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Suspected asteroid collision leaves odd X-pattern of trailing debris

Date:
February 2, 2010
Source:
Space Telescope Science Institute
Summary:
NASA's Hubble Space Telescope has observed a mysterious X-shaped debris pattern and trailing streamers of dust that suggest a head-on collision between two asteroids. Astronomers have long thought the asteroid belt is being ground down through collisions, but such a smashup has never been seen before.

This is a NASA Hubble Space Telescope picture a comet-like object called P/2010 A2, which was first discovered by the LINEAR (Lincoln Near-Earth Asteroid Research program) sky survey on January 6. The object appears so unusual in ground-based telescopic images that discretionary time on Hubble was used to take a close-up look. This picture, from the January 29 observation, shows a bizarre X-pattern of filamentary structures near the point-like nucleus of the object and trailing streamers of dust. The inset picture shows a complex structure that suggests the object is not a comet but instead the product of a head-on collision between two asteroids traveling five times faster than a rifle bullet (5 kilometers per second). Astronomers have long thought that the asteroid belt is being ground down through collisions, but such a smashup has never before been seen.
Credit: NASA, ESA, and D. Jewitt (UCLA)

NASA's Hubble Space Telescope has observed a mysterious X-shaped debris pattern and trailing streamers of dust that suggest a head-on collision between two asteroids. Astronomers have long thought the asteroid belt is being ground down through collisions, but such a smashup has never been seen before.

Asteroid collisions are energetic, with an average impact speed of more than 11,000 miles per hour, or five times faster than a rifle bullet. The comet-like object imaged by Hubble, called P/2010 A2, was first discovered by the Lincoln Near-Earth Asteroid Research, or LINEAR, program sky survey on Jan. 6. New Hubble images taken on Jan. 25 and 29 show a complex X-pattern of filamentary structures near the nucleus.

"This is quite different from the smooth dust envelopes of normal comets," said principal investigator David Jewitt of the University of California at Los Angeles. "The filaments are made of dust and gravel, presumably recently thrown out of the nucleus. Some are swept back by radiation pressure from sunlight to create straight dust streaks. Embedded in the filaments are co-moving blobs of dust that likely originated from tiny unseen parent bodies."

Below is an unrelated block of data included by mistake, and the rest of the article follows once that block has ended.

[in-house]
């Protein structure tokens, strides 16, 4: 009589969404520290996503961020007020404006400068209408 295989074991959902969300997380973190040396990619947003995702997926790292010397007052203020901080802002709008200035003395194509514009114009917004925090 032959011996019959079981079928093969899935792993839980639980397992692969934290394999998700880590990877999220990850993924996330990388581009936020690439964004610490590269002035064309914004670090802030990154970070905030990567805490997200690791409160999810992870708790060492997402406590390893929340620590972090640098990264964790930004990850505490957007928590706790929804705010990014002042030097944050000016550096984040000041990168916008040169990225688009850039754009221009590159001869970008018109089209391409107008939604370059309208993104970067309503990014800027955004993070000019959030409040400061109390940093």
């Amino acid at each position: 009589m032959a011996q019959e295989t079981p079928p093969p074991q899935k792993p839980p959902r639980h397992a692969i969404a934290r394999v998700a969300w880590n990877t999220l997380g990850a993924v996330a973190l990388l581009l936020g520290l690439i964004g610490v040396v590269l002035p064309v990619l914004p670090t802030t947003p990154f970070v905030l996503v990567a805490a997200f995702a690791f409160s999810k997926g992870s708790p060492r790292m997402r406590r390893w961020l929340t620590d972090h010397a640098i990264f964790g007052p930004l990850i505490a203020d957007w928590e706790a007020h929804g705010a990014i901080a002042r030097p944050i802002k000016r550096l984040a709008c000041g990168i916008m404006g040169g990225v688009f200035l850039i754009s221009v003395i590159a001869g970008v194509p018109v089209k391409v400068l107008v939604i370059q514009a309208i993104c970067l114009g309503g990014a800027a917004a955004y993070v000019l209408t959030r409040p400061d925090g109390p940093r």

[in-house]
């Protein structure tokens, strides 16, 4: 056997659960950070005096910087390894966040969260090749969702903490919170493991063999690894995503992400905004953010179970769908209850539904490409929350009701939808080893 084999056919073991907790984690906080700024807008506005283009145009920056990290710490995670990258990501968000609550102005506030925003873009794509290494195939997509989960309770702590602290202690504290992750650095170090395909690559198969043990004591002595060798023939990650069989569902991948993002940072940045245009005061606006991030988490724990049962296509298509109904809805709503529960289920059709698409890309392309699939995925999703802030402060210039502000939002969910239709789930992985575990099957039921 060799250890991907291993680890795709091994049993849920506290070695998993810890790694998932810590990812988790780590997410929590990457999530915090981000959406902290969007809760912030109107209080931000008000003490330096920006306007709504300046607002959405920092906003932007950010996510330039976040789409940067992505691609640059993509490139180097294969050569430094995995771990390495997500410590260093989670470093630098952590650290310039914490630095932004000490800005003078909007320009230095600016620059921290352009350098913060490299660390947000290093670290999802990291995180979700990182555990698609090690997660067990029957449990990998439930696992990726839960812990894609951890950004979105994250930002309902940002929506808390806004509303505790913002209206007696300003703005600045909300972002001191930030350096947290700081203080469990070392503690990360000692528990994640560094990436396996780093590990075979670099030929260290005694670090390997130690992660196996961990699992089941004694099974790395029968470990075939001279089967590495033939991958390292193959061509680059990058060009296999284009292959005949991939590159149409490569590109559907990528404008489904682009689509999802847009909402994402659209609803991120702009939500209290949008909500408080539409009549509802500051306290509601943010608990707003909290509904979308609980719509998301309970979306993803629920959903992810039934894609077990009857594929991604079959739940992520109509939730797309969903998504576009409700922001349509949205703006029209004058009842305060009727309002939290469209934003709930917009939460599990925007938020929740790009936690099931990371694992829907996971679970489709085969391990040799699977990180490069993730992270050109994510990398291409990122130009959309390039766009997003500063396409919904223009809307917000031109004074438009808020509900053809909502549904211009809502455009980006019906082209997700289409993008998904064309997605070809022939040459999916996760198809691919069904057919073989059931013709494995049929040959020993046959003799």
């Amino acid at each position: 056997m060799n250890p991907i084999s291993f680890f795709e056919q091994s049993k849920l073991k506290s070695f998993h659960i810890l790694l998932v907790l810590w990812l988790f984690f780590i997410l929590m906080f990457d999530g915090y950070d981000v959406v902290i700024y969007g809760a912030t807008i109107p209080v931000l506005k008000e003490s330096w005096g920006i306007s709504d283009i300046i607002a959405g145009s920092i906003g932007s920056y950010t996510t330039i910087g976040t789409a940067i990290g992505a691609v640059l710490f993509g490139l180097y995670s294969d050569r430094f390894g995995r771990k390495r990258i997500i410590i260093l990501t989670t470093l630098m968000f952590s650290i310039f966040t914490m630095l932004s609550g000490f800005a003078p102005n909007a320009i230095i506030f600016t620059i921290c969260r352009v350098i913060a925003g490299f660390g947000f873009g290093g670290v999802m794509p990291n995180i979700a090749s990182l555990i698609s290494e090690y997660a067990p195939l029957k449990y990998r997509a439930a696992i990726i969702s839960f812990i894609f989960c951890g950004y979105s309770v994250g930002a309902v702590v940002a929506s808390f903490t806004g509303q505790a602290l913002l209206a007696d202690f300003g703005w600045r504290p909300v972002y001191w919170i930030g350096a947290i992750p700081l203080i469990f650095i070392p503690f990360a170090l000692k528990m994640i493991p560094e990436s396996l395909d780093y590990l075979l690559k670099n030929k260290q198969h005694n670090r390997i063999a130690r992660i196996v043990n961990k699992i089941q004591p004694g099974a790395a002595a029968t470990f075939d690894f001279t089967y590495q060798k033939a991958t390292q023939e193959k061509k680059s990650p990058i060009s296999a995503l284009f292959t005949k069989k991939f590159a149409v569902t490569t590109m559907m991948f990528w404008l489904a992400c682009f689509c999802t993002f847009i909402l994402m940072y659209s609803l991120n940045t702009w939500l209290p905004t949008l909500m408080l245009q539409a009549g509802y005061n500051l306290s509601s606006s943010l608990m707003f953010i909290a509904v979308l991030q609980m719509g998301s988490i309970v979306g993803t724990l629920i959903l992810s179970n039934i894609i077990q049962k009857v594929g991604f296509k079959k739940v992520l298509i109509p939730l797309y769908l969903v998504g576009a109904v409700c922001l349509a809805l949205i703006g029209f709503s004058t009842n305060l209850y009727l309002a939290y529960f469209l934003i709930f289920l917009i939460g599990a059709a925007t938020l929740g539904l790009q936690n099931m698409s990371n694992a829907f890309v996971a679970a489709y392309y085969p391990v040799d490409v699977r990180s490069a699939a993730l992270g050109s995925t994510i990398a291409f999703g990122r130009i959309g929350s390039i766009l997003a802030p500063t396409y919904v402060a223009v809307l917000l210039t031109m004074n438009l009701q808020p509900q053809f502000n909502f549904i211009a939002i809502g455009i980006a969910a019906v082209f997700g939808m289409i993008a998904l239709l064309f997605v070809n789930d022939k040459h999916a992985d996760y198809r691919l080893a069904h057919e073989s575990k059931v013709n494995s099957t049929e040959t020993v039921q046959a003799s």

Hubble shows the main nucleus of P/2010 A2 lies outside its own halo of dust. This has never been seen before in a comet-like object. The nucleus is estimated to be 460 feet in diameter.

Normal comets fall into the inner regions of the solar system from icy reservoirs in the Kuiper Belt and Oort Cloud. As a comet nears the sun and warms up, ice near the surface vaporizes and ejects material from the solid comet nucleus via jets. But P/2010 A2 may have a different origin. It orbits in the warm, inner regions of the asteroid belt where its nearest neighbors are dry rocky bodies lacking volatile materials.

This leaves open the possibility that the complex debris tail is the result of an impact between two bodies, rather than ice simply melting from a parent body.

"If this interpretation is correct, two small and previously unknown asteroids recently collided, creating a shower of debris that is being swept back into a tail from the collision site by the pressure of sunlight," Jewitt said.

The main nucleus of P/2010 A2 would be the surviving remnant of this so-called hypervelocity collision.

"The filamentary appearance of P/2010 A2 is different from anything seen in Hubble images of normal comets, consistent with the action of a different process," Jewitt said. An impact origin also would be consistent with the absence of gas in spectra recorded using ground-based telescopes.

The asteroid belt contains abundant evidence of ancient collisions that have shattered precursor bodies into fragments. The orbit of P/2010 A2 is consistent with membership in the Flora asteroid family, produced by collisional shattering more than 100 million years ago. One fragment of that ancient smashup may have struck Earth 65 million years ago, triggering a mass extinction that wiped out the dinosaurs. But, until now, no such asteroid-asteroid collision has been caught "in the act."

At the time of the Hubble observations, the object was approximately 180 million miles from the sun and 90 million miles from Earth. The Hubble images were recorded with the new Wide Field Camera 3 (WFC3).

For Hubble images and more information, visit: http://www.nasa.gov/hubble


Story Source:

The above story is based on materials provided by Space Telescope Science Institute. Note: Materials may be edited for content and length.


Cite This Page:

Space Telescope Science Institute. "Suspected asteroid collision leaves odd X-pattern of trailing debris." ScienceDaily. ScienceDaily, 2 February 2010. <www.sciencedaily.com/releases/2010/02/100202104608.htm>.
Space Telescope Science Institute. (2010, February 2). Suspected asteroid collision leaves odd X-pattern of trailing debris. ScienceDaily. Retrieved October 1, 2014 from www.sciencedaily.com/releases/2010/02/100202104608.htm
Space Telescope Science Institute. "Suspected asteroid collision leaves odd X-pattern of trailing debris." ScienceDaily. www.sciencedaily.com/releases/2010/02/100202104608.htm (accessed October 1, 2014).

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